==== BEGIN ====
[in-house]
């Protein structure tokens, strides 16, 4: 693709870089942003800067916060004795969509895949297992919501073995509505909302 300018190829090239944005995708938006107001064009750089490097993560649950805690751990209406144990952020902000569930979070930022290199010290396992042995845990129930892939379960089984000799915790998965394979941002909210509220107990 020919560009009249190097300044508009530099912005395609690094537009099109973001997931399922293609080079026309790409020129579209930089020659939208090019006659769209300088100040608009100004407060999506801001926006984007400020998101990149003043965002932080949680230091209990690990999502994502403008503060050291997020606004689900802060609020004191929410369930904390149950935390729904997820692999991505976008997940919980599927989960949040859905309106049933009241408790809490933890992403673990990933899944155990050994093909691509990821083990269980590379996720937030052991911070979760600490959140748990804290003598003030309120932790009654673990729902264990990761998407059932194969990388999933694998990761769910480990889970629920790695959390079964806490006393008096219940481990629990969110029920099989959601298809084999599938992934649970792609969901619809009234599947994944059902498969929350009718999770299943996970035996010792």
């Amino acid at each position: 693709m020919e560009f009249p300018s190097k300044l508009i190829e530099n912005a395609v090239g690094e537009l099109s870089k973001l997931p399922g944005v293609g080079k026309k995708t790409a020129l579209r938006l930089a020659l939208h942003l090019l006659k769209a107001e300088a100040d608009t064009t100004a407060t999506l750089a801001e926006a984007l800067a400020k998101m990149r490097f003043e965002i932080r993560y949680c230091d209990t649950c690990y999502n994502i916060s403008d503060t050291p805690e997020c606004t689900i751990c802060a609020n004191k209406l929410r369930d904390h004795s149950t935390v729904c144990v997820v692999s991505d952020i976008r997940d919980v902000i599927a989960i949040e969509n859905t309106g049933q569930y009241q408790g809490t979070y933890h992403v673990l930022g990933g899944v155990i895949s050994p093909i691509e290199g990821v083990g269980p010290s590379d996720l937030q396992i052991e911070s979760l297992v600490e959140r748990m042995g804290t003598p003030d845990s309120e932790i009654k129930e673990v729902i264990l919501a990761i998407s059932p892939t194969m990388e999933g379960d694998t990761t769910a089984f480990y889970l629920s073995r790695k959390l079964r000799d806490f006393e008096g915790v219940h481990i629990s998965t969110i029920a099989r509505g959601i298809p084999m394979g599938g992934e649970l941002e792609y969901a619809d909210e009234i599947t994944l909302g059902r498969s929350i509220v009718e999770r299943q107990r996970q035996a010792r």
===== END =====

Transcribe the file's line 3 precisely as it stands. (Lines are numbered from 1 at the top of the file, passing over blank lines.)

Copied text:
């Amino acid at each position: 693709m020919e560009f009249p300018s190097k300044l508009i190829e530099n912005a395609v090239g690094e537009l099109s870089k973001l997931p399922g944005v293609g080079k026309k995708t790409a020129l579209r938006l930089a020659l939208h942003l090019l006659k769209a107001e300088a100040d608009t064009t100004a407060t999506l750089a801001e926006a984007l800067a400020k998101m990149r490097f003043e965002i932080r993560y949680c230091d209990t649950c690990y999502n994502i916060s403008d503060t050291p805690e997020c606004t689900i751990c802060a609020n004191k209406l929410r369930d904390h004795s149950t935390v729904c144990v997820v692999s991505d952020i976008r997940d919980v902000i599927a989960i949040e969509n859905t309106g049933q569930y009241q408790g809490t979070y933890h992403v673990l930022g990933g899944v155990i895949s050994p093909i691509e290199g990821v083990g269980p010290s590379d996720l937030q396992i052991e911070s979760l297992v600490e959140r748990m042995g804290t003598p003030d845990s309120e932790i009654k129930e673990v729902i264990l919501a990761i998407s059932p892939t194969m990388e999933g379960d694998t990761t769910a089984f480990y889970l629920s073995r790695k959390l079964r000799d806490f006393e008096g915790v219940h481990i629990s998965t969110i029920a099989r509505g959601i298809p084999m394979g599938g992934e649970l941002e792609y969901a619809d909210e009234i599947t994944l909302g059902r498969s929350i509220v009718e999770r299943q107990r996970q035996a010792r």